This post originally appeared in the Young Fabians Anticipations magazine in 2015.
Welcome to 2015, where millions of young people debate complex public policy developments in the digital world. They give annual speeches from the dispatch box of the House of Commons, and they lobby politicians nationwide on a range of issues in their communities. It is an age where political education is cheap and accessible, and one where their voices are raw and powerful. A broad coalition of charities, led by the British Youth Council, have fought for years to lower the voting age to sixteen, seeking to empower young people by proposing a bold redefinition of the electorate. Their efforts were buoyed by the House of Lords’ definitive preference for young suffrage in the draft EU Referendum Bill.
It is Labour’s duty as the opposition to bring the teenage perspective into the debate for three reasons. The first is that an extended franchise would give a more balanced perspective on Britain’s feelings towards the European Union. Secondly, the precedent set by the independence referendum in Scotland dispels myths that school-age young people are apathetic. Lastly, the rationale that young people lack the maturity to decide downplays the significant personal choices many have to make in their late teens, which can be more onerous than a choice on polling day.
The inherent danger in restricting the Europe vote to ‘legal adults’ is that it skews the debate to a disproportionately reactionary perspective. Populus showed that where 47% of those aged 45+ seek to leave the European Union, 47% of under 45s support continued membership. The British Election Study revealed that up to 70% of teenagers are ‘europhilic.’ Whereas older, more frequent voters are decidedly eurosceptic, the areas that have been unqualified successes by the European project attract great currency with young people. These forward-looking, clear benefits include Erasmus university exchanges, mutual recognition of qualifications (crucial for those at the start of their careers), freedom from visas and tackling climate change. Consider the seventeen-year-old applying to a university course containing a sandwich European exchange year. They could conceivably be robbed of the course of their choosing without a say on the matter if unable to vote in the referendum. Their inclusion makes this a debate about Britain’s future, rather than its past.
The baby boomers’ retrospective scepticism stems from the EU’s growth into a socio-political body, i.e. an entity much different from that which they voted for in 1975. The involvement of teenagers without that baggage brings a fresh perspective from which we can hope for, and work towards, something better.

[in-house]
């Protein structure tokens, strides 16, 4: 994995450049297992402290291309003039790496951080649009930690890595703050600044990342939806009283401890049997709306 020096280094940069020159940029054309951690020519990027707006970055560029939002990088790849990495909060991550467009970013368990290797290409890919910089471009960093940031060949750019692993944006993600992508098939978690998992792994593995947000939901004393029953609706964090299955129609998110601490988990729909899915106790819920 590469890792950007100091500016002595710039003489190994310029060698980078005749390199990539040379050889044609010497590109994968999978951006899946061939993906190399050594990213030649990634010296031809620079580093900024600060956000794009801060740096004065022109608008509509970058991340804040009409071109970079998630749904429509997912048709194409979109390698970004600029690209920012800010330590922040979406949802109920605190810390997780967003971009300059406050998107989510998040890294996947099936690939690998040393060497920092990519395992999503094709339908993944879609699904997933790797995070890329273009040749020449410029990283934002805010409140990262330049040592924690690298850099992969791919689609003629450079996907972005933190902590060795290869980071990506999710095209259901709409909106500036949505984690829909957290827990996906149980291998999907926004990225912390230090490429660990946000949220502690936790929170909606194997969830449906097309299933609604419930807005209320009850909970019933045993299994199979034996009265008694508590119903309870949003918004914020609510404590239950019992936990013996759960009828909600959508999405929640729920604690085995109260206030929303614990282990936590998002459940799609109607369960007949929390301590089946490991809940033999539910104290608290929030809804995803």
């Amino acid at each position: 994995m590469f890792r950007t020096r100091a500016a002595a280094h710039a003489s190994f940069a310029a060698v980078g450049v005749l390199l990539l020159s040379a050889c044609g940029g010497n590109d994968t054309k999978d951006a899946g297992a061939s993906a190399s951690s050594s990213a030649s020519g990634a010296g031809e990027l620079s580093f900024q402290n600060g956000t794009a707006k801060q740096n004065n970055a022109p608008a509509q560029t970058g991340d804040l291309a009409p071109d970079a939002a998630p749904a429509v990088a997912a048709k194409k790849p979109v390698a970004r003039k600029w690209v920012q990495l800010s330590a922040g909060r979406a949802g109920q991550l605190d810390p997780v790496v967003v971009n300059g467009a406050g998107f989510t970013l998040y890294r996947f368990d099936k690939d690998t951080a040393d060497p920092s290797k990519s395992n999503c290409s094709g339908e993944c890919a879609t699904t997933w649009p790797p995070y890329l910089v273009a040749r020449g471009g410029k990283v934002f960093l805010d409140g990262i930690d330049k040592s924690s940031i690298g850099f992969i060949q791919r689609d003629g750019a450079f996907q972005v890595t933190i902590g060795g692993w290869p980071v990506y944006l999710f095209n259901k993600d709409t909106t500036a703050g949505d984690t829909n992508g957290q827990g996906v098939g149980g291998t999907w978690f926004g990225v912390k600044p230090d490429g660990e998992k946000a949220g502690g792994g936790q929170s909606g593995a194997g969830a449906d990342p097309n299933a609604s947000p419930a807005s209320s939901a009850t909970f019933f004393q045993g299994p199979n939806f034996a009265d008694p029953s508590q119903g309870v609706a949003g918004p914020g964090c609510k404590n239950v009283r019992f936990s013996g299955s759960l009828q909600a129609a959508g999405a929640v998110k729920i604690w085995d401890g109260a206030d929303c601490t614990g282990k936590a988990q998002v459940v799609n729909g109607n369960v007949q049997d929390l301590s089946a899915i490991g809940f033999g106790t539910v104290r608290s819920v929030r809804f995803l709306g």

We can see a lower voting age as an opportunity for life-long engagement by looking at comparative elections. Despite popular claims to the contrary, ever younger voters do not depress turnout figures. They increase it. Psephologists analysing the Scottish Independence Referendum suggest that turnout amongst those aged younger than eighteen was between 75%- 80%. The view that this is due to parents taking their live-at-home children to the poll station only partially explains this. The converse has also been reported. In a number of Scottish households, children exposed to discussion of political topics at school reminded and encouraged their parents to turn out on the day. Young suffrage makes voting into a family exercise with multiple useful outcomes. Active citizenship can be encouraged from the formative years of millennial lives, and disenchanted adults can be enthused to vote by their children. The experience of Austria, where the minimum voting age is also sixteen, shows that teenage turnout is not dissimilar from general turnout figures, and the burst of energy that an extended franchise would give our democracy should not be debunked lightly.
The final point is heavily reductionist, but practical. Young people aged sixteen have significant legal rights and make fundamental decisions about their lives. They give consent to intercourse, join the armed forces, get married and rent accommodation. A year later, they may be treated as full adults in criminal proceedings, drive cars and donate blood. To deny them the full opportunity to shape public policy, a world that they already participate in to a high degree, negates their full agency. This is arguably a breach of international legal instruments such as Article 21 of the UN Declaration of Human Rights, and young people need their representatives to give a voice to them in light of this.
The road is not an easy one. It will take cross-party support, backbench rebellions, extensive lobbying from campaigners and manoeuvring around the government’s whip to show that young people do care about their country’s place in the world. Now that the participation age has been raised to eighteen, older teens are a captive audience for receiving political information and becoming active citizens at colleges, sixth forms and schools. As the referendum shows, they benefit from all meaningful opportunities to have their say. The establishment fears a need to speak with clarity, employ modern voter registration methods and most importantly create a future-focused offer that is truly plural. Votes at sixteen in the EU referendum could revive our democracy, and, as happened in 1975, give a generation of young people something to look forward to.